Plummeting into the water below, when you go to make your way out, there's only one way out of the pond. And though you don't know it at the time, you've been dropped into a location that is quite close to the fourth cantle - earth. All you have to do is walk around to the top of the pond, in either direction, and you'll immediately discover some earth elementals, and right next to them you'll see the Cantle of Earth.
So where you go next doesn't matter too much, you've been given clues for both of the remaining cantles. As you stand there looking up at the very obvious Cantle of Water, you can see an opening in the back of the cliffs below the cantle - behind the waterfalls. And upon entering, you find yourself in a picturesque grotto, filled with wildlife, giant plants, and sparkling waterfalls. Now, I have to admit, I didn't pick up on the giant leaves right away. For whatever reason, unlike mushroom pads, which are clearly designed for jumping pads, the leaves to me seem like something that would give when you stand on it. But a little bit of experimentation, or perhaps another adventurer chancing by, and you quickly learn that the leaves are the key to this puzzle.
So that's that. I hope you enjoyed looking at the zone through a designer's perspective. And more importantly, I hope you gain some appreciation for the hard working guys and girls that develop that content. There is almost nothing that happens in these virtual worlds in which we play that happens completely by accident. That waterfall, that sweeping view, that fortuitous pool at the bottom of that cliff, those spiders you encounter along the way - all are there for a purpose. And somewhere, someone spent an extraordinary amount of time thinking about just exactly the right way to present that content so that you can enjoy it in the most satisfying of ways.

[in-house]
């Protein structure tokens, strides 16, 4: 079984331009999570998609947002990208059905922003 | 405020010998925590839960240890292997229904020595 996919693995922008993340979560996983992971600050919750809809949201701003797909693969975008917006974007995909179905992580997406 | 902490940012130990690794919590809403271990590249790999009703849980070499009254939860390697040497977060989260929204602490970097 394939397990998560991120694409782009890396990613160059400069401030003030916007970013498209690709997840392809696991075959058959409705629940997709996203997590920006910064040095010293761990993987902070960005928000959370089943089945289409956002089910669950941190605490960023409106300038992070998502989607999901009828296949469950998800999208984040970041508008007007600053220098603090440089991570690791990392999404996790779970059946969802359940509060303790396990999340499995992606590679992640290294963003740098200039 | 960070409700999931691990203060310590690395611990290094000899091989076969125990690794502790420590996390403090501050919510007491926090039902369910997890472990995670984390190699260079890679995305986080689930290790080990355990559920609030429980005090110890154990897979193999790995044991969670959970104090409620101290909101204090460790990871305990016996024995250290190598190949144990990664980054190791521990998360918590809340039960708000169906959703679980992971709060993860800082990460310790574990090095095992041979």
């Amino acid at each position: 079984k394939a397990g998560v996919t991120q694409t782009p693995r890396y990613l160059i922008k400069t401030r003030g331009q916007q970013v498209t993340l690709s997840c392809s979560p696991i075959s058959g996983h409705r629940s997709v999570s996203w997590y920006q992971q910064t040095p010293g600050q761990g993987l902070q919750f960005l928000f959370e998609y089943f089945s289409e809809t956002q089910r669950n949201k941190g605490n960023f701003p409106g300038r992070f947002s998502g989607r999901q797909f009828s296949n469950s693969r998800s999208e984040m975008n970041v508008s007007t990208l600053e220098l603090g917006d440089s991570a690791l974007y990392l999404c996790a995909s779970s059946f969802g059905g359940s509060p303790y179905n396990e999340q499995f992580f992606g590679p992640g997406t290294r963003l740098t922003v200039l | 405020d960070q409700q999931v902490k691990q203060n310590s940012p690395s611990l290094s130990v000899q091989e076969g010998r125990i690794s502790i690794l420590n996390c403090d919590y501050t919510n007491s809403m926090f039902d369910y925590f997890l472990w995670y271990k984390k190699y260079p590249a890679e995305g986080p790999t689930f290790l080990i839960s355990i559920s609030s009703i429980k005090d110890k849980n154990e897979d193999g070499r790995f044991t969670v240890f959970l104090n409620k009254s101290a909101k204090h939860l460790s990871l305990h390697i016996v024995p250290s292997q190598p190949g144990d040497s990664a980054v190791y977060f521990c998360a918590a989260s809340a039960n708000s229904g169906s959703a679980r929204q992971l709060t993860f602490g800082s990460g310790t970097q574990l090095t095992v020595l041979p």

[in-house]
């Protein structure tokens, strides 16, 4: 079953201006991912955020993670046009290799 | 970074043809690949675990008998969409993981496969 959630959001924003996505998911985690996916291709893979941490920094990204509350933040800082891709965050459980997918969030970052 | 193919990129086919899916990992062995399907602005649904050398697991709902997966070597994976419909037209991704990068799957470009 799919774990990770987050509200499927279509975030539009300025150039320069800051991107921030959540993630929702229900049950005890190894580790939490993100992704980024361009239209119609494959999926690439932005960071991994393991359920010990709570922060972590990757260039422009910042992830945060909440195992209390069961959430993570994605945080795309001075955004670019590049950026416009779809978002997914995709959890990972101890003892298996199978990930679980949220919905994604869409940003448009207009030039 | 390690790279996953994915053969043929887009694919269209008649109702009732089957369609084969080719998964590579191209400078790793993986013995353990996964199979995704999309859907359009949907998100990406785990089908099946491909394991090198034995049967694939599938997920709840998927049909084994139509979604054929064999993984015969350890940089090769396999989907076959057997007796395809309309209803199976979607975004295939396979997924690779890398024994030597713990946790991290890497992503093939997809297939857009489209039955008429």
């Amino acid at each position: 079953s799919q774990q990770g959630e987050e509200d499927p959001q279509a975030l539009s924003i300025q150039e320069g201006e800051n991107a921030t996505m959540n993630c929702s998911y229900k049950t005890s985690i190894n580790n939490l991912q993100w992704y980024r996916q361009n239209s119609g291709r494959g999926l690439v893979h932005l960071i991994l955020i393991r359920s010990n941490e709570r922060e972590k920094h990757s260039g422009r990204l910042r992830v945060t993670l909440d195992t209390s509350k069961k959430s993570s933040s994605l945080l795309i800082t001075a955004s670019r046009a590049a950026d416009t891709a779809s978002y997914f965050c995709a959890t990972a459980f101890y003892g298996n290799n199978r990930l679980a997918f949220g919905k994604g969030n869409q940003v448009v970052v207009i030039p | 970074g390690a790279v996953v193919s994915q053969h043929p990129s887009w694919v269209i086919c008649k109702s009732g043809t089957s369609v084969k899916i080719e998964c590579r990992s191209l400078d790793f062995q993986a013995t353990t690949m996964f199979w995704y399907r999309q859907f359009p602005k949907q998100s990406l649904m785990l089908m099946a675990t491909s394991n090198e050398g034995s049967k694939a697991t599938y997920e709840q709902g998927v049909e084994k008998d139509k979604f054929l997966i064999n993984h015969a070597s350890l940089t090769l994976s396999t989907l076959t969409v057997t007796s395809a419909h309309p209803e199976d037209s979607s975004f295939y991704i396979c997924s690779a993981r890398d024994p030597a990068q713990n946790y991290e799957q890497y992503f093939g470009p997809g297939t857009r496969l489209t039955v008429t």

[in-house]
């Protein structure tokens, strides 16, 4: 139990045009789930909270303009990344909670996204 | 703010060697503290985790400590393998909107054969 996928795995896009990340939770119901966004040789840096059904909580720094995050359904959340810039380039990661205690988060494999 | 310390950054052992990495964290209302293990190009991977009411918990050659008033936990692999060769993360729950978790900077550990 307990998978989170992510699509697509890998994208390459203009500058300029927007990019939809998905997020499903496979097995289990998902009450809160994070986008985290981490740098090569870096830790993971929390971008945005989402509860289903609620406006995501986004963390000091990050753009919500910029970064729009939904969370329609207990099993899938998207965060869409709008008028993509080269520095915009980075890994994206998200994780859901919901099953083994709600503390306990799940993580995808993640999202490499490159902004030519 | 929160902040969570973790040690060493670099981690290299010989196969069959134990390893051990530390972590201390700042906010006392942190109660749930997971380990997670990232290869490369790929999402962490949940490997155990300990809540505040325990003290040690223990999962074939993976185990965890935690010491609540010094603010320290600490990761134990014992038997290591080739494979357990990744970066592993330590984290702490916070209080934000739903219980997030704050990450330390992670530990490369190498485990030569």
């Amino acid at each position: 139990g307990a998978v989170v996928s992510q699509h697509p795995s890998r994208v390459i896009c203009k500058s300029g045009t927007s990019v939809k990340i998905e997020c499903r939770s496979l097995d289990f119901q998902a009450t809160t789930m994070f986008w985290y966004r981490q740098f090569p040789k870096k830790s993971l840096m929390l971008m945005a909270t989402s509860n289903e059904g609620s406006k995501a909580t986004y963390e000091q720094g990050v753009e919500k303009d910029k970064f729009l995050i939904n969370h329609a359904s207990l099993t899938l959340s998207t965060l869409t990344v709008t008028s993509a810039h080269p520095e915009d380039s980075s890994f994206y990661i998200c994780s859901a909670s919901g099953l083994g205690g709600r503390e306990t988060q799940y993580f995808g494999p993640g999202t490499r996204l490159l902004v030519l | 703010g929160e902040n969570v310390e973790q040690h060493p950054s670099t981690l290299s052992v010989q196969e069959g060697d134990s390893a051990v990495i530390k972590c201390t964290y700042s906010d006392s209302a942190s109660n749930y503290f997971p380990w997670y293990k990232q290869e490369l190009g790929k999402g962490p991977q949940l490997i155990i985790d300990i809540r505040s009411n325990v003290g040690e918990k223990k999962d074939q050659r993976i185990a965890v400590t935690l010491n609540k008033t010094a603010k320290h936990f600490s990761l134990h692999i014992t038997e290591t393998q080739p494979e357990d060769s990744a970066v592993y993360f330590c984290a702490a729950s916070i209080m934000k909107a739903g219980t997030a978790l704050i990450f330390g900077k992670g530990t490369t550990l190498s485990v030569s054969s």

Wherever you're gaming, I hope you enjoy!
Thursday, November 29, 2012
So last night, I sat down to a bit of Guild Wars 2, expecting nothing more than to knock out a few karma hearts, and to advance my way a bit through Mount Maelstrom. Low key, casual gaming at its best. Towards the north end of the zone, there was a dynamic event entitled Defeat the Keepers of the Earth, and you had to take out these two veteran Keepers of the Earth, that are just standing around, chillin'. Now I'm a mesmer - defeating two veterans isn't trivial, but still doable. But I put out a map call all the same, and sure enough, several people showed up within moments, and we handily defeated the mobs. Once the mobs were defeated though, a portal showed up behind them, that wasn't there before. Upon interacting with the portal, you're given the opportunity to pass through it. When you say yes, it follows up with..